The oil market heated up in the past couple of weeks; after oil price had tumbled down during most of May and June, on the last day of June oil prices took a sharp turn and hiked. Since then there were big swings for oil rates. During the last week of June the price of WTI oil and by extension United States Oil (AMEX:USO) rose 6.5% and 5.7% respectively. The recent agreement among EU leaders that will tighten the supervision on EU banks and at the same time bail them out with the EU rescue fund contributed to the recovery of many commodities rates on the last day of June. Oil prices continue to swing from gains to losses with an unclear trend since then. Will the recent rally in oil price hold up or will it be short lived?
The high volatility prices of oil are also affecting many oil companies such as Chevron Corporation (NYSE: CVX) and Exxon Mobil Corporation (NYSE: XOM). If these high swings in oil price will continue, it could also raise the volatility of these companies’ stock prices.
The chart below shows the price of WTI and Brent during recent months. It shows the downward trend of oil prices in recent months and their recent comeback.
This is likely to be among the key factors in keeping oil prices from rising. The concerns for an economic slow down in Europe and U.S and China–the leading economies in importing oil are likely to pressure down oil prices. The recent news of the IMF lowering the growth rate of the U.S economy in 2012 could adversely affect oil rates. Further, several U.S reports such as Philly Fed index and U.S Manufacturing PMI also point out that the U.S economy is slowing down. Alternatively, if the Fed will intrude another quantitative easing plan in 2012, it could pressure up, at least for the short term, the prices of oil.
From the Supply side during last week the U.S oil production edged up by 0.1% compared to the previous week and was 11.4% above the production level in 2011. Imports also edged up during last week by 0.2%; they were also 3.9% above the levels in 2011. The refinery inputs also rose on both counts (compared to last week and last year). This means the supply is still robust and may keep the U.S oil market loose. On the other hand there are some concerns for the decline in the capacity of oil refinery mainly after the shut down of two refineries inPennsylvania. From the Middle East there are also concerns that Saudi Arabia will lower its oil production in order to meet with the agreed upon OPEC quota.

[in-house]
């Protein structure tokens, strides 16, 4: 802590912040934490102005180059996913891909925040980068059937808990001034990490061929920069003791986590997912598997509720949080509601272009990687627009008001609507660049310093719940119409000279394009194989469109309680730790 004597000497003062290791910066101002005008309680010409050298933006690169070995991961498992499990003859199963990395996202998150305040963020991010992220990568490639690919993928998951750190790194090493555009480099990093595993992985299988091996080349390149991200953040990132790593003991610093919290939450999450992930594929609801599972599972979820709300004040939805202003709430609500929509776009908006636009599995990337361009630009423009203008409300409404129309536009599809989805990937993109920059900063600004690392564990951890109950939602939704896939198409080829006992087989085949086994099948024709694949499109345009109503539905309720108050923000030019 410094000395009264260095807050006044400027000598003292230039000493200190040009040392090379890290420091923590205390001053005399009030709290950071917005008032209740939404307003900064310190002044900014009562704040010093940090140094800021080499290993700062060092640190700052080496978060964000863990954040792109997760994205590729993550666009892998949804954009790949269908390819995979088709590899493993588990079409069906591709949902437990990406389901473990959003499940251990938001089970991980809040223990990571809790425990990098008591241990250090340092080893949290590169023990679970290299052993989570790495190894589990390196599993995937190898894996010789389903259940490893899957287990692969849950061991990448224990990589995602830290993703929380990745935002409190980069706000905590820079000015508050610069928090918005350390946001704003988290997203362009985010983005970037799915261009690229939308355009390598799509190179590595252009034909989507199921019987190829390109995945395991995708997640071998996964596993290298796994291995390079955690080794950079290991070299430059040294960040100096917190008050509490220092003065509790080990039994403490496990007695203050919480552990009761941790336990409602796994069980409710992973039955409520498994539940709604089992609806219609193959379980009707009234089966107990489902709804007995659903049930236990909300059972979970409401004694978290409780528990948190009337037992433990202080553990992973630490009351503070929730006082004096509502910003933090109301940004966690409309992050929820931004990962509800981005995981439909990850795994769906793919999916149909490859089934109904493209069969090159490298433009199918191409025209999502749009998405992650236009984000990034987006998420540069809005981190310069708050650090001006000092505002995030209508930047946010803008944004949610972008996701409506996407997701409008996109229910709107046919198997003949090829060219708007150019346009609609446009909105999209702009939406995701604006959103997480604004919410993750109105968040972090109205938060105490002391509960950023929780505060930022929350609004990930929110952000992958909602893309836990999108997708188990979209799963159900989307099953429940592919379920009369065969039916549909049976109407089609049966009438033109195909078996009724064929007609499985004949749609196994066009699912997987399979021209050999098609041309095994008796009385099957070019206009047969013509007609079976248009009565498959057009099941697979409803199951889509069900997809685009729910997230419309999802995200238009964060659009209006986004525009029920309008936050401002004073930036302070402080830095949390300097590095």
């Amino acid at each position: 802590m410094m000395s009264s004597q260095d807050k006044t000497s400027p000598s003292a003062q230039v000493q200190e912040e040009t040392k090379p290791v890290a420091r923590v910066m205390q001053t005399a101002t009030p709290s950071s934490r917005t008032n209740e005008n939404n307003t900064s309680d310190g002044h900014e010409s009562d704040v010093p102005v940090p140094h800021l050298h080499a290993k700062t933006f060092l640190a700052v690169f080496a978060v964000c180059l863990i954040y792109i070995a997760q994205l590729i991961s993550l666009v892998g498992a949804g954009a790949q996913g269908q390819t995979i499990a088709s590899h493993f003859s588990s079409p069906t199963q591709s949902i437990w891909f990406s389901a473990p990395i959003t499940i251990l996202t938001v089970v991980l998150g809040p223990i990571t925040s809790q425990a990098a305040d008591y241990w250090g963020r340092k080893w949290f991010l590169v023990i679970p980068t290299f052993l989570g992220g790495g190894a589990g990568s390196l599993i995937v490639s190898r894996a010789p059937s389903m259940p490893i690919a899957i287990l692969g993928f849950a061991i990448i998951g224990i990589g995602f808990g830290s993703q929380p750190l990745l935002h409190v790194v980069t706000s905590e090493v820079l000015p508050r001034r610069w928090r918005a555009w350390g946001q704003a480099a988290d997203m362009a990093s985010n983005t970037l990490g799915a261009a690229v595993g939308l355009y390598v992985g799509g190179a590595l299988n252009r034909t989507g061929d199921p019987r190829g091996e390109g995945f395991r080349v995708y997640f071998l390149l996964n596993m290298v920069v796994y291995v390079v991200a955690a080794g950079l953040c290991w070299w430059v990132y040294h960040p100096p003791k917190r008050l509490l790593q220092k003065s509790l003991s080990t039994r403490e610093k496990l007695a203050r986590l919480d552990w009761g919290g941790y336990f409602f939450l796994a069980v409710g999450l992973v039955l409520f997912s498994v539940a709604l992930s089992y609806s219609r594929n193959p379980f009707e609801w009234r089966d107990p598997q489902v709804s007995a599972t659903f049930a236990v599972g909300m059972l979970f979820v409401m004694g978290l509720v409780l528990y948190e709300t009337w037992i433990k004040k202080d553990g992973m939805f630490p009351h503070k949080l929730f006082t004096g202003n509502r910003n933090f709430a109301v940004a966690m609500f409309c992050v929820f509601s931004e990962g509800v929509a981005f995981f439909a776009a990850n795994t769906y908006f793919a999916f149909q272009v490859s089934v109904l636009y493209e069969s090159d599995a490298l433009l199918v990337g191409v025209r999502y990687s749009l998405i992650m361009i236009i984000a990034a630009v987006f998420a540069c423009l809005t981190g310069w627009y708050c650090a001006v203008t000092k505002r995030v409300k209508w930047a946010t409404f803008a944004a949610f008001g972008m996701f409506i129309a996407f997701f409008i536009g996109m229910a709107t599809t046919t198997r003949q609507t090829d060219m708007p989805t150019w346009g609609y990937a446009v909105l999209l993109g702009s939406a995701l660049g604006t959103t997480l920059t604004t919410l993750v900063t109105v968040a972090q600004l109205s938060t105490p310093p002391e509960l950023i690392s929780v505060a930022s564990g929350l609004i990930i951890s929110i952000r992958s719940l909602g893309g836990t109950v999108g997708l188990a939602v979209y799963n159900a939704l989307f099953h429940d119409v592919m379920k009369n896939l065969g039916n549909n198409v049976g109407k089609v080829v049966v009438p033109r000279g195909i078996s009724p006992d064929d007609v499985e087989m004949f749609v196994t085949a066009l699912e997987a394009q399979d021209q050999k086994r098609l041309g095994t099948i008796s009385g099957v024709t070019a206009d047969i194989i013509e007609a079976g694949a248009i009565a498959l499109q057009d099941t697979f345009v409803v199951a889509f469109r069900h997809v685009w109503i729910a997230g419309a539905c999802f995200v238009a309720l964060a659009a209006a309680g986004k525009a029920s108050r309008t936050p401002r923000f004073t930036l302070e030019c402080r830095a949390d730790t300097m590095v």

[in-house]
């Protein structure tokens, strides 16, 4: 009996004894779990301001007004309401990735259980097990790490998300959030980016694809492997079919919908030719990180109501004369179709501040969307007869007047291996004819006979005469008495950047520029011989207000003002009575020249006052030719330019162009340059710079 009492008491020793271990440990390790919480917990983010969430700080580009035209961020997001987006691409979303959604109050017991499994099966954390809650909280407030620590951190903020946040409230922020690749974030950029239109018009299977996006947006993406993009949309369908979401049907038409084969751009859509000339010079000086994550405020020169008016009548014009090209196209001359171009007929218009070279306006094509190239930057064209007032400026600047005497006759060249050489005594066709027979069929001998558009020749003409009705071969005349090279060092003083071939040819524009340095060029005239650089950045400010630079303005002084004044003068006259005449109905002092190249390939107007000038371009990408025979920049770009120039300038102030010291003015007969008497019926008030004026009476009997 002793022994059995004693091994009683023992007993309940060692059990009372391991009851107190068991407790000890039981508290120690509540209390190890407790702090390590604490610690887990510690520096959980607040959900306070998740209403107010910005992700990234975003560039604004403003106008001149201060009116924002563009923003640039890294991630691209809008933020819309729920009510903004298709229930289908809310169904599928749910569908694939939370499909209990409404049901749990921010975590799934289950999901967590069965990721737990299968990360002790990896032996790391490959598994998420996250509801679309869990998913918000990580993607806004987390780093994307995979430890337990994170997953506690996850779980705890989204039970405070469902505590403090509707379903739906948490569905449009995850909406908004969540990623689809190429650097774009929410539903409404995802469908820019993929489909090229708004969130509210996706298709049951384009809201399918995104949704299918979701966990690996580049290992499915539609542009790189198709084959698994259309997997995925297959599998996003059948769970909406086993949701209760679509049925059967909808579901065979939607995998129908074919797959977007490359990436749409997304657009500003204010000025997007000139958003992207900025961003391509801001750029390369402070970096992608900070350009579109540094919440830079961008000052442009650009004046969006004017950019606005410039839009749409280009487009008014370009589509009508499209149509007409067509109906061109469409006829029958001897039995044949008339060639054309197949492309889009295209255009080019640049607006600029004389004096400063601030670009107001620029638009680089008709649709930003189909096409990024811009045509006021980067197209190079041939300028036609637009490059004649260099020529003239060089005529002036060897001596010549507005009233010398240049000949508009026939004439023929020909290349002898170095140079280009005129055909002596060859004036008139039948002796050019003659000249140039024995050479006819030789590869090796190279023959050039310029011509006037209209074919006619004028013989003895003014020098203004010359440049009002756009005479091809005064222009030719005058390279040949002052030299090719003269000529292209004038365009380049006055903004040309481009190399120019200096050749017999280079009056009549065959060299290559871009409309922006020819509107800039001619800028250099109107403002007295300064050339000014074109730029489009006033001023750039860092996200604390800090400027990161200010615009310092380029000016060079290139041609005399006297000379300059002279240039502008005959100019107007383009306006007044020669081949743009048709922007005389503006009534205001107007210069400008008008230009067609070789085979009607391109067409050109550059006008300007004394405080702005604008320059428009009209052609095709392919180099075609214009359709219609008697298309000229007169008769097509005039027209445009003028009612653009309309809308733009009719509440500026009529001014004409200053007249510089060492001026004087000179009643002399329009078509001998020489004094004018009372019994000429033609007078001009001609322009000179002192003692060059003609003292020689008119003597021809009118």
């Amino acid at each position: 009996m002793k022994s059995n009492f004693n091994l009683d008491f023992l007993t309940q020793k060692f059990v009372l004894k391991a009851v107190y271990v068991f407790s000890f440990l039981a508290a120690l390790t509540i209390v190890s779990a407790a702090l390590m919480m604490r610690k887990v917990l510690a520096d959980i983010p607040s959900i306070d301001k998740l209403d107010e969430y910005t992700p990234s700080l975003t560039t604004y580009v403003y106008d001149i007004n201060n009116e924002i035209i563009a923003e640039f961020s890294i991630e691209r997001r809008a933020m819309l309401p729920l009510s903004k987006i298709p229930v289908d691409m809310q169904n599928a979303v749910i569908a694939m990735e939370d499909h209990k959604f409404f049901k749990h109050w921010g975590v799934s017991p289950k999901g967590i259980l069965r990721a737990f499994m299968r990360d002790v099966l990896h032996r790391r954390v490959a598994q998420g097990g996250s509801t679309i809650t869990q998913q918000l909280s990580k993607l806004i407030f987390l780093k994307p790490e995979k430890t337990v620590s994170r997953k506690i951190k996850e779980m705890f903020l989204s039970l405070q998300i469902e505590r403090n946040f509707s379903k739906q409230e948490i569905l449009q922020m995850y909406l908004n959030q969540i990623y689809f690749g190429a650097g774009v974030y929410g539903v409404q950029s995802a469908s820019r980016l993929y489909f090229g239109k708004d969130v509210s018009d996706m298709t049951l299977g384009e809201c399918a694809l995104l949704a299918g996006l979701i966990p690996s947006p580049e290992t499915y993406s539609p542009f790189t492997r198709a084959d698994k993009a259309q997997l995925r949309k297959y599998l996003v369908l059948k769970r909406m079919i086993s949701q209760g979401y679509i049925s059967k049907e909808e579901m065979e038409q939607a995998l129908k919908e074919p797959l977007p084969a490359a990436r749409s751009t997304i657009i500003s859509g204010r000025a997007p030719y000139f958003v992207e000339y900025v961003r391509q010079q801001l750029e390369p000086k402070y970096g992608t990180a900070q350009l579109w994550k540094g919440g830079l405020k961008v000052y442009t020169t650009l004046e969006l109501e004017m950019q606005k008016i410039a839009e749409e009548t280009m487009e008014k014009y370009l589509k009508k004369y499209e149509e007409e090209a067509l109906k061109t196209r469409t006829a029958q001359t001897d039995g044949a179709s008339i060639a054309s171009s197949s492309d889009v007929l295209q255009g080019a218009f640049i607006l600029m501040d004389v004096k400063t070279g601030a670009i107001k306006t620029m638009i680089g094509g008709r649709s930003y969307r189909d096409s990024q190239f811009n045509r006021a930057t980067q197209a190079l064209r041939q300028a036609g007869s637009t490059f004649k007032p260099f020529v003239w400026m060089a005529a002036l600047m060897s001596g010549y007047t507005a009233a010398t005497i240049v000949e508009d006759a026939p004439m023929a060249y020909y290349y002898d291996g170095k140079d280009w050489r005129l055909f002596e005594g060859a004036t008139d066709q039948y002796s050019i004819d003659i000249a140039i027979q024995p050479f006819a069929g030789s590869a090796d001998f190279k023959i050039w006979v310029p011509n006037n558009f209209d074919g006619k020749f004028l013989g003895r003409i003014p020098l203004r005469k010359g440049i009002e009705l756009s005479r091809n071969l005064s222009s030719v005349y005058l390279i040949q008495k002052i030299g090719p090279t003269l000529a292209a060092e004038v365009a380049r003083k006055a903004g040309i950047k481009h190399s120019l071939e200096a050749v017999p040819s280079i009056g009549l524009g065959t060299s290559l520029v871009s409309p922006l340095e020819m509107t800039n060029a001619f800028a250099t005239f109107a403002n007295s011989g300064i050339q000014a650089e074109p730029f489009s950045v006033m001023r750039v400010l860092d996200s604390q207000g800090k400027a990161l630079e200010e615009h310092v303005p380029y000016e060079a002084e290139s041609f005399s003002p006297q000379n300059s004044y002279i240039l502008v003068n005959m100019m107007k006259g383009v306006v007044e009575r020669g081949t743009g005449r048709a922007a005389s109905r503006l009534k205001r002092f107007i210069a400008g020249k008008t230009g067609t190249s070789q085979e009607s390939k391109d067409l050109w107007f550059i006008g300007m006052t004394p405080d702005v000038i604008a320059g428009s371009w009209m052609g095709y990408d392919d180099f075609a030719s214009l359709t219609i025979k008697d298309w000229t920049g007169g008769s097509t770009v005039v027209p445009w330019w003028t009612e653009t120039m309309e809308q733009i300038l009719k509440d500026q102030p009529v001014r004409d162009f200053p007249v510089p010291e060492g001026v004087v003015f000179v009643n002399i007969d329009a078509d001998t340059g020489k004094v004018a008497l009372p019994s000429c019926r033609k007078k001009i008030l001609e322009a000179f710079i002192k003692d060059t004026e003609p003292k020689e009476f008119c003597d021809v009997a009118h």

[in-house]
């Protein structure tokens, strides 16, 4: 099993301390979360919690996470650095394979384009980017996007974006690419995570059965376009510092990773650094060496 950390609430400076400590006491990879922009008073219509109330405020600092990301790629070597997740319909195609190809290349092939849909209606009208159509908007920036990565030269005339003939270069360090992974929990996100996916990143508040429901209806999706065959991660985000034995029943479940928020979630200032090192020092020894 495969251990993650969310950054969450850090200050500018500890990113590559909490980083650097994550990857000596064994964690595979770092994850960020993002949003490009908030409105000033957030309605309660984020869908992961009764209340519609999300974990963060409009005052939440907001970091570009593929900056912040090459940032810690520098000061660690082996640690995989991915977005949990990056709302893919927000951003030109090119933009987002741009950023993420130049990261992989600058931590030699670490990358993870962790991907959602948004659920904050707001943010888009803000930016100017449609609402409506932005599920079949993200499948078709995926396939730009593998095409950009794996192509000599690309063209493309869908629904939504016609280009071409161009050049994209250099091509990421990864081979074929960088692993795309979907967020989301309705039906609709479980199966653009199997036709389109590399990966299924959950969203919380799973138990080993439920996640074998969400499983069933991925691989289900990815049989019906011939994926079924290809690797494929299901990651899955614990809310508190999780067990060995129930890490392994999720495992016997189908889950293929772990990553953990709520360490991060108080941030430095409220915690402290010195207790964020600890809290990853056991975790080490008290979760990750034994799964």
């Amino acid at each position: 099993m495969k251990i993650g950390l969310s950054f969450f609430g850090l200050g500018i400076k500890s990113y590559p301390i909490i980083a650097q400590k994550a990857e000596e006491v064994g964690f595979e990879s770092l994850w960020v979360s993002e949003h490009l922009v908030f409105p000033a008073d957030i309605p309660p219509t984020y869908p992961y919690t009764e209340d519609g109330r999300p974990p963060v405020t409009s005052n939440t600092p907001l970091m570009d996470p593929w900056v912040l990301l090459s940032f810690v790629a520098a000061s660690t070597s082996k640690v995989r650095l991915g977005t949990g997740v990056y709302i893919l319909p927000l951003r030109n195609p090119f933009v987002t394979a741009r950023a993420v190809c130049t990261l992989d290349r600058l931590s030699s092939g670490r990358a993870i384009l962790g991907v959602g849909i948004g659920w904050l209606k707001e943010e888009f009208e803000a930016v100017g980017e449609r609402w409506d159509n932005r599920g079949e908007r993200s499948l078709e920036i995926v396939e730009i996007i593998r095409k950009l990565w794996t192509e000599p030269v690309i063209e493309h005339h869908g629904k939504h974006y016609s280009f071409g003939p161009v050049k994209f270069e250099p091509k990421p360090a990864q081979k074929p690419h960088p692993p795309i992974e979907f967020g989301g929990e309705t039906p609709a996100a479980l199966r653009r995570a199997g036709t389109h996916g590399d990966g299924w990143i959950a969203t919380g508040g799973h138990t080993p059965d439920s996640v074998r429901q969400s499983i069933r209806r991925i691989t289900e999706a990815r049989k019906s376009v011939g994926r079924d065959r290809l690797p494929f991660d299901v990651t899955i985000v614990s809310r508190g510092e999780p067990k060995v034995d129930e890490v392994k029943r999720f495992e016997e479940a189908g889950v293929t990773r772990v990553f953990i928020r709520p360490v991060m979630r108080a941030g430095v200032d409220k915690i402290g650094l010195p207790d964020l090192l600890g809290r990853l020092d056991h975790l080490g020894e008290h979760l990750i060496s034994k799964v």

U.S. Petroleum and oil stockpiles rose by 2.5 million barrels to 1,798.1 million barrels. The current oil stockpiles are 6.5 million barrels above oil stockpiles levels of the parallel week during 2011. This means the storage levels are close to last year’s quota even though the current price is nearly $12 lower than the parallel time last year. This could mean if the oil market will tighten as we are entering the driving season, oil price might start to rise.
The EURO/USD changed direction and rose last week by 0.76% mainly on account of the sharp gain on June 29th. Furthermore, the AUD/USD also increased by 1.73%. There are still positive relations among these exchange rates (EURO/USD, AUD/USD) and oil prices. The current linear correlation between EURO/USD and oil price was 0.689 (in the past month). This means that if the USD will continue to depreciate against the Euro this may further pull up oil prices.
There are several points that could result in oil prices rising to the low 90s especially if the oil market will get tighter due to supply constraints. But I speculate this rally won’t last long. The ongoing concerns regarding a slowdown in the U.S and China may curb the oil market from heating up. This means in the weeks to follow we might continue seeing a further rise in not only USO, but also other leading energy companies (assuming all things equal).
For further reading: Crude Oil Prices – Weekly Outlook July 2-6